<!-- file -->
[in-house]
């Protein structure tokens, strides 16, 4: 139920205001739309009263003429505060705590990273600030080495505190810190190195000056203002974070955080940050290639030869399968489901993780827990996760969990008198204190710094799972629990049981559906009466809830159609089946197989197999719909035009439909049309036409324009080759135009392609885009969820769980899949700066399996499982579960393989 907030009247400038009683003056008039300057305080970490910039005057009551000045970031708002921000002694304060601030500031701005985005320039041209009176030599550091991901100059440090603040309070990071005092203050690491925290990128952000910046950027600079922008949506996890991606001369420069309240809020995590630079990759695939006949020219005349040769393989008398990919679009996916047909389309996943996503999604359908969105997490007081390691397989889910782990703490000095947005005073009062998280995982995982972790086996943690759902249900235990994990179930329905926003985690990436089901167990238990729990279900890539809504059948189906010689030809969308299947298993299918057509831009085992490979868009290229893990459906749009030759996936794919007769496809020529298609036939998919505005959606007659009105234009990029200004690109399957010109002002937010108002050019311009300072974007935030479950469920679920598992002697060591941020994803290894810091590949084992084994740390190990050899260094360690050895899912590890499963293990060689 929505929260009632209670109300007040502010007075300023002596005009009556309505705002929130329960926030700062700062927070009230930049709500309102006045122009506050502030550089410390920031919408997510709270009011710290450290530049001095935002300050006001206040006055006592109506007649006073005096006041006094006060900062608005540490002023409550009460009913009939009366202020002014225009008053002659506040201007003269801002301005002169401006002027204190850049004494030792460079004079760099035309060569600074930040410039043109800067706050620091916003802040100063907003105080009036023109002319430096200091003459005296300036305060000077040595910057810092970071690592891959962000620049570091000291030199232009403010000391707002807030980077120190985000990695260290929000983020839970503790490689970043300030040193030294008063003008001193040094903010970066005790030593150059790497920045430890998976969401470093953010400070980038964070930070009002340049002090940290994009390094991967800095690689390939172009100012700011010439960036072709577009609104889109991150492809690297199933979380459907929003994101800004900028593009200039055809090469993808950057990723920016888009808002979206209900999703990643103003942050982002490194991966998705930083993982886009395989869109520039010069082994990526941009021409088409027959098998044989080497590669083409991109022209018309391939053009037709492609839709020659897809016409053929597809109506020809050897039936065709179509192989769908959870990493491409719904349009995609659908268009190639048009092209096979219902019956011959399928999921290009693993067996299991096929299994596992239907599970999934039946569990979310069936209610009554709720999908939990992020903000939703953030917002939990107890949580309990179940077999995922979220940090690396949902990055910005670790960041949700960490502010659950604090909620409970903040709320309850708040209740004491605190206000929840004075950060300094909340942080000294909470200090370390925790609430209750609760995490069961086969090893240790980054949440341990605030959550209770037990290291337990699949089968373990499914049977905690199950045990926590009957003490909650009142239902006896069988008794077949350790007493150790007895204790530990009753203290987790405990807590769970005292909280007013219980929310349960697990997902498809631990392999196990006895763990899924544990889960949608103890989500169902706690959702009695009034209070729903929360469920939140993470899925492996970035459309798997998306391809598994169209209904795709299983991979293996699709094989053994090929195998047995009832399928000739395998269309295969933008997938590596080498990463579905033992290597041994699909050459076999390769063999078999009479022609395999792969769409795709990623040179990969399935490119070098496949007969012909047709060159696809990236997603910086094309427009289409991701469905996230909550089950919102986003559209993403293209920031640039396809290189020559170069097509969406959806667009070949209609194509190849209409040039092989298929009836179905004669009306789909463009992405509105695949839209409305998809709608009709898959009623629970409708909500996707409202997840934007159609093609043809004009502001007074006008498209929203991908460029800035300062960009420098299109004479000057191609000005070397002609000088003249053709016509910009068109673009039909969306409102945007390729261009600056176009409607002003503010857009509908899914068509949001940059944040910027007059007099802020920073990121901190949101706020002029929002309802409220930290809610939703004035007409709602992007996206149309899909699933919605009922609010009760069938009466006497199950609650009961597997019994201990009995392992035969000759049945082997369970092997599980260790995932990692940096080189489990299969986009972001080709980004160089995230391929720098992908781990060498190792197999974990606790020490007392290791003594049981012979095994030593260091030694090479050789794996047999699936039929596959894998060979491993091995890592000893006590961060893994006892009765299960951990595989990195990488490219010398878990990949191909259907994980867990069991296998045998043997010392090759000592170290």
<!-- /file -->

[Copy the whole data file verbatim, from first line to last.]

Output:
[in-house]
């Protein structure tokens, strides 16, 4: 139920205001739309009263003429505060705590990273600030080495505190810190190195000056203002974070955080940050290639030869399968489901993780827990996760969990008198204190710094799972629990049981559906009466809830159609089946197989197999719909035009439909049309036409324009080759135009392609885009969820769980899949700066399996499982579960393989 907030009247400038009683003056008039300057305080970490910039005057009551000045970031708002921000002694304060601030500031701005985005320039041209009176030599550091991901100059440090603040309070990071005092203050690491925290990128952000910046950027600079922008949506996890991606001369420069309240809020995590630079990759695939006949020219005349040769393989008398990919679009996916047909389309996943996503999604359908969105997490007081390691397989889910782990703490000095947005005073009062998280995982995982972790086996943690759902249900235990994990179930329905926003985690990436089901167990238990729990279900890539809504059948189906010689030809969308299947298993299918057509831009085992490979868009290229893990459906749009030759996936794919007769496809020529298609036939998919505005959606007659009105234009990029200004690109399957010109002002937010108002050019311009300072974007935030479950469920679920598992002697060591941020994803290894810091590949084992084994740390190990050899260094360690050895899912590890499963293990060689 929505929260009632209670109300007040502010007075300023002596005009009556309505705002929130329960926030700062700062927070009230930049709500309102006045122009506050502030550089410390920031919408997510709270009011710290450290530049001095935002300050006001206040006055006592109506007649006073005096006041006094006060900062608005540490002023409550009460009913009939009366202020002014225009008053002659506040201007003269801002301005002169401006002027204190850049004494030792460079004079760099035309060569600074930040410039043109800067706050620091916003802040100063907003105080009036023109002319430096200091003459005296300036305060000077040595910057810092970071690592891959962000620049570091000291030199232009403010000391707002807030980077120190985000990695260290929000983020839970503790490689970043300030040193030294008063003008001193040094903010970066005790030593150059790497920045430890998976969401470093953010400070980038964070930070009002340049002090940290994009390094991967800095690689390939172009100012700011010439960036072709577009609104889109991150492809690297199933979380459907929003994101800004900028593009200039055809090469993808950057990723920016888009808002979206209900999703990643103003942050982002490194991966998705930083993982886009395989869109520039010069082994990526941009021409088409027959098998044989080497590669083409991109022209018309391939053009037709492609839709020659897809016409053929597809109506020809050897039936065709179509192989769908959870990493491409719904349009995609659908268009190639048009092209096979219902019956011959399928999921290009693993067996299991096929299994596992239907599970999934039946569990979310069936209610009554709720999908939990992020903000939703953030917002939990107890949580309990179940077999995922979220940090690396949902990055910005670790960041949700960490502010659950604090909620409970903040709320309850708040209740004491605190206000929840004075950060300094909340942080000294909470200090370390925790609430209750609760995490069961086969090893240790980054949440341990605030959550209770037990290291337990699949089968373990499914049977905690199950045990926590009957003490909650009142239902006896069988008794077949350790007493150790007895204790530990009753203290987790405990807590769970005292909280007013219980929310349960697990997902498809631990392999196990006895763990899924544990889960949608103890989500169902706690959702009695009034209070729903929360469920939140993470899925492996970035459309798997998306391809598994169209209904795709299983991979293996699709094989053994090929195998047995009832399928000739395998269309295969933008997938590596080498990463579905033992290597041994699909050459076999390769063999078999009479022609395999792969769409795709990623040179990969399935490119070098496949007969012909047709060159696809990236997603910086094309427009289409991701469905996230909550089950919102986003559209993403293209920031640039396809290189020559170069097509969406959806667009070949209609194509190849209409040039092989298929009836179905004669009306789909463009992405509105695949839209409305998809709608009709898959009623629970409708909500996707409202997840934007159609093609043809004009502001007074006008498209929203991908460029800035300062960009420098299109004479000057191609000005070397002609000088003249053709016509910009068109673009039909969306409102945007390729261009600056176009409607002003503010857009509908899914068509949001940059944040910027007059007099802020920073990121901190949101706020002029929002309802409220930290809610939703004035007409709602992007996206149309899909699933919605009922609010009760069938009466006497199950609650009961597997019994201990009995392992035969000759049945082997369970092997599980260790995932990692940096080189489990299969986009972001080709980004160089995230391929720098992908781990060498190792197999974990606790020490007392290791003594049981012979095994030593260091030694090479050789794996047999699936039929596959894998060979491993091995890592000893006590961060893994006892009765299960951990595989990195990488490219010398878990990949191909259907994980867990069991296998045998043997010392090759000592170290």